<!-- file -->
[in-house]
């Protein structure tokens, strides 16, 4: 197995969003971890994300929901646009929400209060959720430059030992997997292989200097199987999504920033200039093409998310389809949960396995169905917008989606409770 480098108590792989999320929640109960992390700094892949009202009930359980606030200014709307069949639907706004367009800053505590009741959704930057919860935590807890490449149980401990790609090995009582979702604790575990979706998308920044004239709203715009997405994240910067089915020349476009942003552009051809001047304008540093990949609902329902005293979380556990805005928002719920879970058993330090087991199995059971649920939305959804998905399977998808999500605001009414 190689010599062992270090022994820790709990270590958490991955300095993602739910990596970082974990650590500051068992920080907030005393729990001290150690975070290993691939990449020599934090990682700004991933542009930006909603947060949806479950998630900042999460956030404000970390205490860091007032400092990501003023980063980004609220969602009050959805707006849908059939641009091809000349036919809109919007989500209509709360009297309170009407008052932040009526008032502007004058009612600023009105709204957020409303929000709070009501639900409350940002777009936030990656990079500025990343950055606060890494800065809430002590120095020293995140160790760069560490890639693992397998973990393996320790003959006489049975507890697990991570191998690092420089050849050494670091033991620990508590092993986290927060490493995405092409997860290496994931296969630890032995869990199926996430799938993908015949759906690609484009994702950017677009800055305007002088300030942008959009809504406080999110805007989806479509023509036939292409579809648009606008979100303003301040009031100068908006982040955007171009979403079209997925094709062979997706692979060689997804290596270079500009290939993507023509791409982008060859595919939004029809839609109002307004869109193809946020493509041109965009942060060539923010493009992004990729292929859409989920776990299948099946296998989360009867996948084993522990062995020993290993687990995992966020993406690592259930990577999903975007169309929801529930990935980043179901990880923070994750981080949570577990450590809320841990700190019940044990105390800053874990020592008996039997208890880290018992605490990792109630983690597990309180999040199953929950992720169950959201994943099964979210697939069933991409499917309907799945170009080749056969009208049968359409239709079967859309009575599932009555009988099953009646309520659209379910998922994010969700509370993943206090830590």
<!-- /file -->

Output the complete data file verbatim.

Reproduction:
[in-house]
């Protein structure tokens, strides 16, 4: 197995969003971890994300929901646009929400209060959720430059030992997997292989200097199987999504920033200039093409998310389809949960396995169905917008989606409770 480098108590792989999320929640109960992390700094892949009202009930359980606030200014709307069949639907706004367009800053505590009741959704930057919860935590807890490449149980401990790609090995009582979702604790575990979706998308920044004239709203715009997405994240910067089915020349476009942003552009051809001047304008540093990949609902329902005293979380556990805005928002719920879970058993330090087991199995059971649920939305959804998905399977998808999500605001009414 190689010599062992270090022994820790709990270590958490991955300095993602739910990596970082974990650590500051068992920080907030005393729990001290150690975070290993691939990449020599934090990682700004991933542009930006909603947060949806479950998630900042999460956030404000970390205490860091007032400092990501003023980063980004609220969602009050959805707006849908059939641009091809000349036919809109919007989500209509709360009297309170009407008052932040009526008032502007004058009612600023009105709204957020409303929000709070009501639900409350940002777009936030990656990079500025990343950055606060890494800065809430002590120095020293995140160790760069560490890639693992397998973990393996320790003959006489049975507890697990991570191998690092420089050849050494670091033991620990508590092993986290927060490493995405092409997860290496994931296969630890032995869990199926996430799938993908015949759906690609484009994702950017677009800055305007002088300030942008959009809504406080999110805007989806479509023509036939292409579809648009606008979100303003301040009031100068908006982040955007171009979403079209997925094709062979997706692979060689997804290596270079500009290939993507023509791409982008060859595919939004029809839609109002307004869109193809946020493509041109965009942060060539923010493009992004990729292929859409989920776990299948099946296998989360009867996948084993522990062995020993290993687990995992966020993406690592259930990577999903975007169309929801529930990935980043179901990880923070994750981080949570577990450590809320841990700190019940044990105390800053874990020592008996039997208890880290018992605490990792109630983690597990309180999040199953929950992720169950959201994943099964979210697939069933991409499917309907799945170009080749056969009208049968359409239709079967859309009575599932009555009988099953009646309520659209379910998922994010969700509370993943206090830590």